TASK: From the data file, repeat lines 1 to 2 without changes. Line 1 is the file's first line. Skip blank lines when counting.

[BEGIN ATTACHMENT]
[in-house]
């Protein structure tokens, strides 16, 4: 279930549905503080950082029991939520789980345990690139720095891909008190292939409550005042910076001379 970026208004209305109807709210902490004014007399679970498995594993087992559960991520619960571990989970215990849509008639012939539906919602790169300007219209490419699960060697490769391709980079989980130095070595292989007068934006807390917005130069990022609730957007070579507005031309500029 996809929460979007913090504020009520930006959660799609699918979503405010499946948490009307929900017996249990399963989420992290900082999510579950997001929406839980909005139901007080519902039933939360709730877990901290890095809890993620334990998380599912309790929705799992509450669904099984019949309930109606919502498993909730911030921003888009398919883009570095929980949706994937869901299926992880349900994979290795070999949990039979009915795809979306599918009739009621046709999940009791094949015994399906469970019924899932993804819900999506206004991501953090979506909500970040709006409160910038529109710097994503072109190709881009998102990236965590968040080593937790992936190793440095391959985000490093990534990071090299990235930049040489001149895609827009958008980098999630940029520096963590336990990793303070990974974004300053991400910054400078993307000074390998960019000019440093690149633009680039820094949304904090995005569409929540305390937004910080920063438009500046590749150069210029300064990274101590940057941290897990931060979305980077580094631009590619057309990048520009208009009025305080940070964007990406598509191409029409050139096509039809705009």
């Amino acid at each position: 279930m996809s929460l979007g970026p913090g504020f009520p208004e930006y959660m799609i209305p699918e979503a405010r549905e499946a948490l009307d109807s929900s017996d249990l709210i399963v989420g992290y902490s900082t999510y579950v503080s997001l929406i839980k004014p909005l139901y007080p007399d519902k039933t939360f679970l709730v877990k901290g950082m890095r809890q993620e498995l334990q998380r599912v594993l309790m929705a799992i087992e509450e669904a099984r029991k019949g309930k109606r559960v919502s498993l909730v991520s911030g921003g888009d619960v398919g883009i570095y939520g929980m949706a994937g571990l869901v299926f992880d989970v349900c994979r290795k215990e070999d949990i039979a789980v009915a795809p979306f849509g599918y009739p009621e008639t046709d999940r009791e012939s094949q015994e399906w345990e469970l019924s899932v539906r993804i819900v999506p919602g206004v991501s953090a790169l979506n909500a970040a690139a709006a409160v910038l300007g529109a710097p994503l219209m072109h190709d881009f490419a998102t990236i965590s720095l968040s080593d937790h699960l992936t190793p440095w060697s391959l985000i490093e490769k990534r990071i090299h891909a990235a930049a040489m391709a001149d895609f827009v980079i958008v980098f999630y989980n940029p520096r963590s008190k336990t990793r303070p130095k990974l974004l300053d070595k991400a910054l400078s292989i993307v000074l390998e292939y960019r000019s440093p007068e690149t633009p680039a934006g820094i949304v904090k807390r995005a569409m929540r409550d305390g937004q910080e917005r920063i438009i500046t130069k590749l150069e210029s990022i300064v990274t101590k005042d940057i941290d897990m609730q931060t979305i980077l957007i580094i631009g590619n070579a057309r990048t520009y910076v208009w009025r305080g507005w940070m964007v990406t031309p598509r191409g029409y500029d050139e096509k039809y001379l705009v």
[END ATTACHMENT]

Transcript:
[in-house]
């Protein structure tokens, strides 16, 4: 279930549905503080950082029991939520789980345990690139720095891909008190292939409550005042910076001379 970026208004209305109807709210902490004014007399679970498995594993087992559960991520619960571990989970215990849509008639012939539906919602790169300007219209490419699960060697490769391709980079989980130095070595292989007068934006807390917005130069990022609730957007070579507005031309500029 996809929460979007913090504020009520930006959660799609699918979503405010499946948490009307929900017996249990399963989420992290900082999510579950997001929406839980909005139901007080519902039933939360709730877990901290890095809890993620334990998380599912309790929705799992509450669904099984019949309930109606919502498993909730911030921003888009398919883009570095929980949706994937869901299926992880349900994979290795070999949990039979009915795809979306599918009739009621046709999940009791094949015994399906469970019924899932993804819900999506206004991501953090979506909500970040709006409160910038529109710097994503072109190709881009998102990236965590968040080593937790992936190793440095391959985000490093990534990071090299990235930049040489001149895609827009958008980098999630940029520096963590336990990793303070990974974004300053991400910054400078993307000074390998960019000019440093690149633009680039820094949304904090995005569409929540305390937004910080920063438009500046590749150069210029300064990274101590940057941290897990931060979305980077580094631009590619057309990048520009208009009025305080940070964007990406598509191409029409050139096509039809705009």